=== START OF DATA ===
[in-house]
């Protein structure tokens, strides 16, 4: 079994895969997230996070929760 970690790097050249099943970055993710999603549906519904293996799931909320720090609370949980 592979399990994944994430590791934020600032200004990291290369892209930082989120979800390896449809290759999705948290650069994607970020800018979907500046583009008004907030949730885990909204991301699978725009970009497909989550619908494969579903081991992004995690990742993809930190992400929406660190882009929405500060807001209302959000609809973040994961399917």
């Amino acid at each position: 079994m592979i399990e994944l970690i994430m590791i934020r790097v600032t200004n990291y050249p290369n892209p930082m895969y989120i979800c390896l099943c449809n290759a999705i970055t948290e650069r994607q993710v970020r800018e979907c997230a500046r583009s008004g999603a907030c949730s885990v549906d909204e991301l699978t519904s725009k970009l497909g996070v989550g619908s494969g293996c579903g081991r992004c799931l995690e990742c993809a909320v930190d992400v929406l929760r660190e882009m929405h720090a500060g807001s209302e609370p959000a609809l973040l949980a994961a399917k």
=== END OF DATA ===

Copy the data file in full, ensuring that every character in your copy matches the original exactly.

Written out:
[in-house]
């Protein structure tokens, strides 16, 4: 079994895969997230996070929760 970690790097050249099943970055993710999603549906519904293996799931909320720090609370949980 592979399990994944994430590791934020600032200004990291290369892209930082989120979800390896449809290759999705948290650069994607970020800018979907500046583009008004907030949730885990909204991301699978725009970009497909989550619908494969579903081991992004995690990742993809930190992400929406660190882009929405500060807001209302959000609809973040994961399917």
């Amino acid at each position: 079994m592979i399990e994944l970690i994430m590791i934020r790097v600032t200004n990291y050249p290369n892209p930082m895969y989120i979800c390896l099943c449809n290759a999705i970055t948290e650069r994607q993710v970020r800018e979907c997230a500046r583009s008004g999603a907030c949730s885990v549906d909204e991301l699978t519904s725009k970009l497909g996070v989550g619908s494969g293996c579903g081991r992004c799931l995690e990742c993809a909320v930190d992400v929406l929760r660190e882009m929405h720090a500060g807001s209302e609370p959000a609809l973040l949980a994961a399917k």